By Jes Greene
Illinois News Network
With Illinois ranked third in the nation for unemployment and companies fleeing to lower-tax states, corporate incentives will be an issue for whoever is elected governor in November.
And most of the gubernatorial candidates have track records supportive of tax breaks for select businesses.
The state has tried to stem this migration of jobs from the Land of Lincoln by offering some companies special tax breaks.
But critics say the practice unfairly benefits some businesses while leaving competitors at a disadvantage. They contend ordinary taxpayers are often left paying for a disproportionate share of government services.
Illinois has an unemployment rate of 8.6 percent, higher than all but Nevada and Rhode Island. That’s despite the enticements in a tax credit program in place since 1999 called EDGE, or Economic Development for a Growing Economy.
To qualify, businesses must invest in the state, create jobs and increase current operations or expand to a new location. Businesses must also prove they have competitive offers to move across state lines.
The gubernatorial candidates vary in their stances on these incentives.
After the House adjourned in December without voting on a special incentive for Archer Daniels Midland, state Sen. Bill Brady, R-Bloomington, called on Gov. Pat Quinn to reconvene the House to pass the deal.
But no vote was taken. ADM announced it is moving its corporate headquarters from downstate Decatur to Chicago. The future of other ADM office jobs in Decatur remain a question mark.
“Incentives have to be a win-win proposition. We have to make sure they’re a win for the state of Illinois as taxpayers and a win for the communities and workers,” Brady said.
In 2013, state Sen. Kirk Dillard, R-Hinsdale, co-sponsored a bill to grant EDGE incentives for Univar, a $10 billion chemical distribution company, to move to Illinois.
Dillard says he hopes incentives will soon be unnecessary.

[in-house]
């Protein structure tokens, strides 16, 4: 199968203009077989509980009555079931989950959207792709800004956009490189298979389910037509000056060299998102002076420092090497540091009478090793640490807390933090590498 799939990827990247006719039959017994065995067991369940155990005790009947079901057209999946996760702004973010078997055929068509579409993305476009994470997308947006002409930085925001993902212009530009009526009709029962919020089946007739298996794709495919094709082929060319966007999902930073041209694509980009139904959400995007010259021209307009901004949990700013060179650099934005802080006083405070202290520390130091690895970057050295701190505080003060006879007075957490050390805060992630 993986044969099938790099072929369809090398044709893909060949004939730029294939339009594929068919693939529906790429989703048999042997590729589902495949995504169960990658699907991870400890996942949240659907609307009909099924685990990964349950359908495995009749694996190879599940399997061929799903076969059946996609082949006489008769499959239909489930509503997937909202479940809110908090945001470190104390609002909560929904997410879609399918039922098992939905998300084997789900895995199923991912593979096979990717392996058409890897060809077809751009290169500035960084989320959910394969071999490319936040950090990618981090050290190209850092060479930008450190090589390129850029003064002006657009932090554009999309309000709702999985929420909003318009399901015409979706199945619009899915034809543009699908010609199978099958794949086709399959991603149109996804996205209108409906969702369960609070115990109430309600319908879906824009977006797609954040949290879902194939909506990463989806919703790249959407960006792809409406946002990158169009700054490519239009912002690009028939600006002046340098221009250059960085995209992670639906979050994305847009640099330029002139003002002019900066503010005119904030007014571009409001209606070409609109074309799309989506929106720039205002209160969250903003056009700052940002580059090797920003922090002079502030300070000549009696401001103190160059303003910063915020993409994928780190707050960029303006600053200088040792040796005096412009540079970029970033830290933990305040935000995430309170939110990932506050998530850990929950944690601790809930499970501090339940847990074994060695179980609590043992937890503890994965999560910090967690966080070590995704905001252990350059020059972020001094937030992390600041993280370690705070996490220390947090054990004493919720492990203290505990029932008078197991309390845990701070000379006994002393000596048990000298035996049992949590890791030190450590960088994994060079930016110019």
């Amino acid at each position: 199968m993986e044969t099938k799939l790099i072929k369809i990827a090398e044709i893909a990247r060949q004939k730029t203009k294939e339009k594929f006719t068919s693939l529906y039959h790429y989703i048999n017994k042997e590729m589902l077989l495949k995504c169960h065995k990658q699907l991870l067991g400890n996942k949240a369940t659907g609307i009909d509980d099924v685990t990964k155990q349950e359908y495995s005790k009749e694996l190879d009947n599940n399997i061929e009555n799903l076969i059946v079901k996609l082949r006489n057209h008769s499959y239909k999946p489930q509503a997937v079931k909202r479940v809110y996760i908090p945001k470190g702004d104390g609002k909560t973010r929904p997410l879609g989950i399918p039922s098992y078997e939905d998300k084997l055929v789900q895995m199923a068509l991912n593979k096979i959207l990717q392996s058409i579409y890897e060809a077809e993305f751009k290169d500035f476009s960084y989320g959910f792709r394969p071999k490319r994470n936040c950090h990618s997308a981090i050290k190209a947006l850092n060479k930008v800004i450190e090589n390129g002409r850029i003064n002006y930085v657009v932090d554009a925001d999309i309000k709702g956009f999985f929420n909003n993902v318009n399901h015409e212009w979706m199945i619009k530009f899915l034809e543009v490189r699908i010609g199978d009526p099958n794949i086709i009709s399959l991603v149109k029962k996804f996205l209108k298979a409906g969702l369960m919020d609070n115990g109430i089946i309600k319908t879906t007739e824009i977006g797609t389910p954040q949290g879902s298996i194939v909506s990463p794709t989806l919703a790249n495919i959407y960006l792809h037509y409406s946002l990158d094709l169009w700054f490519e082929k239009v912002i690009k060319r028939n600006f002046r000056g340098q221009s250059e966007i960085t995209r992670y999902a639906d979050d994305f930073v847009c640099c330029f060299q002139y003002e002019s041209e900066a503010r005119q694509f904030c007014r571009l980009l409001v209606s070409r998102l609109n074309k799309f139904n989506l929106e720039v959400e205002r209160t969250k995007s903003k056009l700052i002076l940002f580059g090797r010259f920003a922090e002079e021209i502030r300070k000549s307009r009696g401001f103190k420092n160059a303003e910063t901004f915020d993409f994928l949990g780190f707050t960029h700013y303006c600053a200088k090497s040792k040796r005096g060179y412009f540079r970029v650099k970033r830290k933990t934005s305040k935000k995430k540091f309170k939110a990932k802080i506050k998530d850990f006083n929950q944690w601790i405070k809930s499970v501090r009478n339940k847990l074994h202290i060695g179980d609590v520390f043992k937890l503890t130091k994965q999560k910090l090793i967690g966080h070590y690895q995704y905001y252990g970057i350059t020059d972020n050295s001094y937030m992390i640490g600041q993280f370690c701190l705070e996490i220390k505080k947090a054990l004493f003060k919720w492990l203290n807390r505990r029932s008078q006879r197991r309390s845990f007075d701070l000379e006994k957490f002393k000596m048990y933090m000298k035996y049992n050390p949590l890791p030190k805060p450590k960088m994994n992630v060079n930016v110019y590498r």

“While we may need to continue to offer some incentives in the very short term, I want to make sure that small businesses have the same opportunity as the big guy for the kinds of advantages they need to become entrepreneurs,” Dillard told Illinois News Network.
Bruce Rauner has called for lowering taxes, reducing regulatory burdens and reforming workers compensation, the tort system, the cost of insurance, environmental restrictions and labor regulations.
“We are a regulation heavy, restrictive, heavy bureaucracy state,” Rauner said in a gubernatorial debate held Tuesday in Springfield. “We need to become pro-free enterprise and pro-growth again so we are stealing businesses back from Indiana rather than the other way around.”
Rauner’s campaign did not respond to repeated inquiries from Illinois News Network on where he stands on corporate incentives.
Illinois Treasurer Dan Rutherford is the only GOP hopeful to stand against the incentives.
“My contention is I want all of these marquee companies to stay here in the state of Illinois, but we don’t need to have special legislation drafted for just one company,” he said. “If you’re going to change the law because it’s good for one company, change the law so that it’s all applicable for those of that same type of company.”
Despite passing tax incentives for Sears Holdings Corp., CME, Caterpillar Inc.,
Motorola, Navistar and others since assuming office in 2009, Quinn says it may be time for a change in direction.
“I really think this is, the coming year, a good opportunity to take a step back and examine the tax code and the incentives in Illinois, and I’ve spoken to Speaker Mike Madigan and other leaders as well, and I think the coming year is a good time to take a look,” Quinn said in a December interview reported by CBS St. Louis.
Quinn did not elaborate on specific plans.According to a FOIA obtained by INN, between 2001 and 2012 over $527 million in EDGE credits have been awarded to almost 250 companies in Illinois.
Caterpillar has received EDGE tax credits, but has not benefited from specific legislation within the EDGE tax program.